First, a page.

Last semester I taught a physics lab for the first time in my life. I have not yet managed to work-up the nerve to read the comments that the students gave me when the class wrapped-up, but they must have been alright, since they gave me another lab section to teach this term. But now, based upon a directive coming in from “above” (they didn’t say precisely where, but I surmise it’s from some level of university bureaucracy) they’ve changed everything around, not only from the previous section, but from any lab I’ve ever heard of.
And these changes, frankly, suck.
First of all, they’ve done away with the experimental error component of the lab. For those of you not in the know, this deals with a system of techniques devised by statisticians that experimental scientists use to determine “uncertainty” (i.e; how well a particular result is known): for example, you could say “the speed of light is three hundred thousand kilometres per second, give or take two thousand”. Needless to say, as the sciences by no means trade in any sort of absolute truth, quantifying error is a very important thing to know how to do: in fact, at the level of a first year lab, I would say that quantifying experimental error is far more important than the actual results: I don’t think that these students will be overthrowing Galileo anytime soon.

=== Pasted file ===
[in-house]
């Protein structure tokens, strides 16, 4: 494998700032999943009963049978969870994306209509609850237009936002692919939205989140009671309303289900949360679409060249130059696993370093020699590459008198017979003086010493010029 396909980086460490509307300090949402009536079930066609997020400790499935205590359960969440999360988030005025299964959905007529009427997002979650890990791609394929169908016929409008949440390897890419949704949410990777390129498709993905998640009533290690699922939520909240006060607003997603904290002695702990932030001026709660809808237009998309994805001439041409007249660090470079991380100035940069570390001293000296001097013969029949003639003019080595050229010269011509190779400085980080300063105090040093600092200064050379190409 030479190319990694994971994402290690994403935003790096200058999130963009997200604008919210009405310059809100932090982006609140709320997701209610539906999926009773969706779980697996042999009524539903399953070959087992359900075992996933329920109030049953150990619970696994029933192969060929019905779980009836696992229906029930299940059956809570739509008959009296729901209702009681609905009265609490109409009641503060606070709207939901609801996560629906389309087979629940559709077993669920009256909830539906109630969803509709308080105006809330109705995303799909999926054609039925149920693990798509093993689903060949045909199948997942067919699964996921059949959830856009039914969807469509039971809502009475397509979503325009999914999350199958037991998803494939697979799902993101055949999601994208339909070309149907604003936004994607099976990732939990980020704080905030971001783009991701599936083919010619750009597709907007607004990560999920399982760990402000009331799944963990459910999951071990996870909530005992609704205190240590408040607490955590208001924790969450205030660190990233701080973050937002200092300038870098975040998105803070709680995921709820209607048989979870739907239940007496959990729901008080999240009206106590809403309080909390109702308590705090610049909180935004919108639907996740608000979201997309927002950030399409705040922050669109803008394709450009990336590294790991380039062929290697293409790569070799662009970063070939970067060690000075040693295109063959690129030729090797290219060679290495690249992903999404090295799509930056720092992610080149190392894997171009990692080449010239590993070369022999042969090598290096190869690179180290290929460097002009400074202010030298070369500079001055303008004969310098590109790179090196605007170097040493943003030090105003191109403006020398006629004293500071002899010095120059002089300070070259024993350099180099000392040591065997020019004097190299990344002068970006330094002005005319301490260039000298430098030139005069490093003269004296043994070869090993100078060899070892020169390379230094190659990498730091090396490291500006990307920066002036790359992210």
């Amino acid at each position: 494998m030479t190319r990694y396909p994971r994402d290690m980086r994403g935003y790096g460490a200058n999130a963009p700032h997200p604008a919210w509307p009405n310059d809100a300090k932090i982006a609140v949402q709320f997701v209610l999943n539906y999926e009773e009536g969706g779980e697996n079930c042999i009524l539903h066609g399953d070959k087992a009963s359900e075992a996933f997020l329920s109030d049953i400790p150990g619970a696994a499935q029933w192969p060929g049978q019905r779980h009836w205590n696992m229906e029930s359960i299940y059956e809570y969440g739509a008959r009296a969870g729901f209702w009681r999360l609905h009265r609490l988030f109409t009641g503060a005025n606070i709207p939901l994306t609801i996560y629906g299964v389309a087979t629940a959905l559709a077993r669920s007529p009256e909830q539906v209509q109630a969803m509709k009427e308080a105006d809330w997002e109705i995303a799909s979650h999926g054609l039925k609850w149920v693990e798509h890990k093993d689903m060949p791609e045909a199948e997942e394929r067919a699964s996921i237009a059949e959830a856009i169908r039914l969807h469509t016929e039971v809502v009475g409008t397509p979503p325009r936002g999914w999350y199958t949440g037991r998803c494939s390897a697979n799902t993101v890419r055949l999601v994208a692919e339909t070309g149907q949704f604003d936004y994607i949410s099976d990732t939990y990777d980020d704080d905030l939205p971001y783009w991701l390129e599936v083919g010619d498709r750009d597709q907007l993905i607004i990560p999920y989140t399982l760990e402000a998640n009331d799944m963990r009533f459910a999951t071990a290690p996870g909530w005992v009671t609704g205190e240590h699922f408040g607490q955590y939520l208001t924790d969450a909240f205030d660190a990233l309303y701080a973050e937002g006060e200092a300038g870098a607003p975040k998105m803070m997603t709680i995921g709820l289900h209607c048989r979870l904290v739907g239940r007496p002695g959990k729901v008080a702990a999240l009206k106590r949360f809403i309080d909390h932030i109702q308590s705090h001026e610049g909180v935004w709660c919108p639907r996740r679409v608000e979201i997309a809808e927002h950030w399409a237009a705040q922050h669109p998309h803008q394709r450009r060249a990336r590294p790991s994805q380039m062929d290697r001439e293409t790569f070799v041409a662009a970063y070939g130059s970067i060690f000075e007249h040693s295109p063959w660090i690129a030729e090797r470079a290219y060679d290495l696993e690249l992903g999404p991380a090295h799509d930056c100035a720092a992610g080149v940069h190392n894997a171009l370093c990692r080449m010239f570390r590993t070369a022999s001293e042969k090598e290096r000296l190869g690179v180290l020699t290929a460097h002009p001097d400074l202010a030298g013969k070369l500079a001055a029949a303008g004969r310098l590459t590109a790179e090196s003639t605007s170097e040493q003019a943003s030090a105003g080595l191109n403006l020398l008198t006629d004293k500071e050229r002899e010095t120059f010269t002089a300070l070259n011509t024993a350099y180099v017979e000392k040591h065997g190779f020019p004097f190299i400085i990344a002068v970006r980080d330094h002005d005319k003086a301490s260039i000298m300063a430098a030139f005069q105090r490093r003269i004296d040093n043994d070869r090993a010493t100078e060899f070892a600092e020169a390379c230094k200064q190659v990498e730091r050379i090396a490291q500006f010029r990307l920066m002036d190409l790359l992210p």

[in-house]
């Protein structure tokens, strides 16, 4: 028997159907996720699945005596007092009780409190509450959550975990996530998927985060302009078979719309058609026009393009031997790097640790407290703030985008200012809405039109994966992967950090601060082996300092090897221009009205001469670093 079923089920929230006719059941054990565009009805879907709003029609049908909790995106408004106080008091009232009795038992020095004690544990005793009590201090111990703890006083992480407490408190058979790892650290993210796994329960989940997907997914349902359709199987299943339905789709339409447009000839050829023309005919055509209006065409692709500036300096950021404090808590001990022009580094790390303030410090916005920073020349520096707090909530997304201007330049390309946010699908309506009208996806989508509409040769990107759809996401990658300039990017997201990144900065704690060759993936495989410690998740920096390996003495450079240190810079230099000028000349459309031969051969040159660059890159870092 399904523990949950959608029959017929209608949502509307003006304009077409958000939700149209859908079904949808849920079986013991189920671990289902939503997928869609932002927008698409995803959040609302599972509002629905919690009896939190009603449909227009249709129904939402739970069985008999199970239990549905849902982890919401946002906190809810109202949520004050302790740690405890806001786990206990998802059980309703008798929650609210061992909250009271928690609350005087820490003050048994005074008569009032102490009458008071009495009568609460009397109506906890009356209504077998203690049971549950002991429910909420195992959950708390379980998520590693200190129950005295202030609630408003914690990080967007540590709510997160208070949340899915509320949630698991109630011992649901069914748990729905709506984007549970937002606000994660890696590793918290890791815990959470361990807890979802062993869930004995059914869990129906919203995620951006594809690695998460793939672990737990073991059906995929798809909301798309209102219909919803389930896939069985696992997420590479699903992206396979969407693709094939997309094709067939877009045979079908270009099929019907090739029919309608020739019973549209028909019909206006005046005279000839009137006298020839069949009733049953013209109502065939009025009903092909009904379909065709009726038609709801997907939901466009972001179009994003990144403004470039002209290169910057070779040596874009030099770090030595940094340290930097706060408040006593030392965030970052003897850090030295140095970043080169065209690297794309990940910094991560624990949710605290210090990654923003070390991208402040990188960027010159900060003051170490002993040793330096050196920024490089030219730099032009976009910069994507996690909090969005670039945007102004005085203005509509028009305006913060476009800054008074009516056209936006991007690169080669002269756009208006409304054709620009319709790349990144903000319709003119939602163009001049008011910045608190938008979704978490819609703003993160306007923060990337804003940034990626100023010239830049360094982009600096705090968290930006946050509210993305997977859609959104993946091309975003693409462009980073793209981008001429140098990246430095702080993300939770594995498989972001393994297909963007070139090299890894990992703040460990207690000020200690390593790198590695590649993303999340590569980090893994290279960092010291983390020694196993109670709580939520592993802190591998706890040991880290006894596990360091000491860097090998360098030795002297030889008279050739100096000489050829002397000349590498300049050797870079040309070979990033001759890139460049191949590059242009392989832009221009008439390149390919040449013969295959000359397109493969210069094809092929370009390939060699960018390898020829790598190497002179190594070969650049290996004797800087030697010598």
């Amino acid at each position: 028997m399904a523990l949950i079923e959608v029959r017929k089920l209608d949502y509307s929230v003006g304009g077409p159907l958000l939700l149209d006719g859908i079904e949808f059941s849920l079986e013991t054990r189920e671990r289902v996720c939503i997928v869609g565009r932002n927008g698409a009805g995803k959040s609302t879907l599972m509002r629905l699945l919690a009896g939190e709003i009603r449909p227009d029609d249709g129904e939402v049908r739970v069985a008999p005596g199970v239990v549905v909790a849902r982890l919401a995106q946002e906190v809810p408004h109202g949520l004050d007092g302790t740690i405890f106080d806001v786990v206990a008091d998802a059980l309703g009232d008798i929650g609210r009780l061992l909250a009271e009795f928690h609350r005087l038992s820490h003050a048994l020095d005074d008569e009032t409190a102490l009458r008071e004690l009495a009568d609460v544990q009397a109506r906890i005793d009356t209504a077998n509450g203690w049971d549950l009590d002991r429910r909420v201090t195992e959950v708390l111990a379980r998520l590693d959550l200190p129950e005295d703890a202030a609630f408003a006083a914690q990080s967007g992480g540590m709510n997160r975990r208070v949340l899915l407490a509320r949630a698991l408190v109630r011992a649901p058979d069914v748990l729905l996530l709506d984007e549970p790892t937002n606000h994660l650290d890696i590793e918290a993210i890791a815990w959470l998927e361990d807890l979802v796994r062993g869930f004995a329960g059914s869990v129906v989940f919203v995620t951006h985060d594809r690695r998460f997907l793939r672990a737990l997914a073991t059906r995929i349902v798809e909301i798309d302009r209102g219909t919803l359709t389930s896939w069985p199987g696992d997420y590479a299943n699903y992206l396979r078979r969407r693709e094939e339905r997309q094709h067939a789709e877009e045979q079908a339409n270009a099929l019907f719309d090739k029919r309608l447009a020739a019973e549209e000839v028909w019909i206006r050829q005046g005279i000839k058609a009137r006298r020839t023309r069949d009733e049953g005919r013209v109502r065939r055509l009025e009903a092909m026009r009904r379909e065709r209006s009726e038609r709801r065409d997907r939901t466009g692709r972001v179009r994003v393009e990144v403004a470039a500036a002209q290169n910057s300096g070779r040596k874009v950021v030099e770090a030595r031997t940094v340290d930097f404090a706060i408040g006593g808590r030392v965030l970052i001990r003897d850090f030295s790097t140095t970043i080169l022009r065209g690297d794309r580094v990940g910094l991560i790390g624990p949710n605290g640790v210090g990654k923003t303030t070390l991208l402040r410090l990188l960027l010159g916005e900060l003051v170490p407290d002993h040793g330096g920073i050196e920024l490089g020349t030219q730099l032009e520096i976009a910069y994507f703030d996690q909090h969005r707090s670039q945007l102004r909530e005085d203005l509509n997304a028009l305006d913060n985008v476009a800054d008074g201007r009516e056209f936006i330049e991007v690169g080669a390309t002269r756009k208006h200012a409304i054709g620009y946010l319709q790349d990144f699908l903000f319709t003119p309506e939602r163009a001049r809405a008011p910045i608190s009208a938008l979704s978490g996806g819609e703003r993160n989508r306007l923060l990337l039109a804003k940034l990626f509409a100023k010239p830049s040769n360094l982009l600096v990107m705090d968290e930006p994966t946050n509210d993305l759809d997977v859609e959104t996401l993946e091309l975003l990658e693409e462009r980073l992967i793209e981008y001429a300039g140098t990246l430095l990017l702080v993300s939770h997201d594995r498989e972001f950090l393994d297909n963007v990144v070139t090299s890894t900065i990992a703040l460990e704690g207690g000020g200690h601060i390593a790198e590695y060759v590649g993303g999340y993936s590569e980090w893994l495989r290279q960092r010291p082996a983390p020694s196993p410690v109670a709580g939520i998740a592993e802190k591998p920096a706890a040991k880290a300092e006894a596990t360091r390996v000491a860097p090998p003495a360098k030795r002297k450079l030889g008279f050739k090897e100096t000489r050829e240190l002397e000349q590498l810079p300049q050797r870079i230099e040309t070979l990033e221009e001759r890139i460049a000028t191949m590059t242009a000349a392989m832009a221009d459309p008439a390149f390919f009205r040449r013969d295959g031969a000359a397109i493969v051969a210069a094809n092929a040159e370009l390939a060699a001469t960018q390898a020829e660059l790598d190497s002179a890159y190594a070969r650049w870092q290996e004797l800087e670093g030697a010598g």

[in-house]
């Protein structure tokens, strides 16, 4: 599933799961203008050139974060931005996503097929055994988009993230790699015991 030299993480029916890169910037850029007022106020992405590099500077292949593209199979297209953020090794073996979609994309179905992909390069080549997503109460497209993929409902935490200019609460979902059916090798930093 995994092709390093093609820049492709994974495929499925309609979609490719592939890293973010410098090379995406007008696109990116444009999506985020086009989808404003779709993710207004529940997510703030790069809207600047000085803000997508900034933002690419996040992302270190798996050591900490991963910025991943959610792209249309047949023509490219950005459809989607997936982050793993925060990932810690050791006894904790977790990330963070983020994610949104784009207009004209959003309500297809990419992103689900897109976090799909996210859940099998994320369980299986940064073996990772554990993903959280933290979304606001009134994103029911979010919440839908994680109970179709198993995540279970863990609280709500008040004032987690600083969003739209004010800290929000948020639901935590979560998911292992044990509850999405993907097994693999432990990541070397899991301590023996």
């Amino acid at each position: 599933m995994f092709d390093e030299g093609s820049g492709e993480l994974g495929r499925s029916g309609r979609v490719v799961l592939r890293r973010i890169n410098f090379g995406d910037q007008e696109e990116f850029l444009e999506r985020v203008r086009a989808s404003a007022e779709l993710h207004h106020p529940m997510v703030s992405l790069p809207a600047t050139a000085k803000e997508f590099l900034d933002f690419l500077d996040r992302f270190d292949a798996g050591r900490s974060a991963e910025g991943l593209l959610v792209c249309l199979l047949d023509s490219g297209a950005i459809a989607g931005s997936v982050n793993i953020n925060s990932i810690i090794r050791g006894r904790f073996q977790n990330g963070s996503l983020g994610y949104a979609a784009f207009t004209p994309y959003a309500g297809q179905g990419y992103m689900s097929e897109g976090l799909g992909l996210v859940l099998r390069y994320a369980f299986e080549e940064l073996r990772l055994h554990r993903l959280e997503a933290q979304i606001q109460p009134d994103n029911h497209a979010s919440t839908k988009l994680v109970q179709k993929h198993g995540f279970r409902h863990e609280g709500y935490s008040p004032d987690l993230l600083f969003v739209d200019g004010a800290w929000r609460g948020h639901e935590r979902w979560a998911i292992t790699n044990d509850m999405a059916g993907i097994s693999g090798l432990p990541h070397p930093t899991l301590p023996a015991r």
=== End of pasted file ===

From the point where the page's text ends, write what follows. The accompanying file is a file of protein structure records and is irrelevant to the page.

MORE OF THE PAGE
But apparently, it’s been decided that this isn’t important. Maybe it hurts the kids self-esteem or something, or causes them to start doubting the validity of absolute knowledge.
The other directive that I was given is that class averages should never be allowed to exceed 80%. This seems like a weird thing to couple with the above directive, since most students lost their marks on experimental error, and in any case, it seems like students should be marked based on what they actually accomplished, not by some arbitrary administrative standard, but what do I know? I’m not paid a six digit salary to come-up with these brilliant ideas.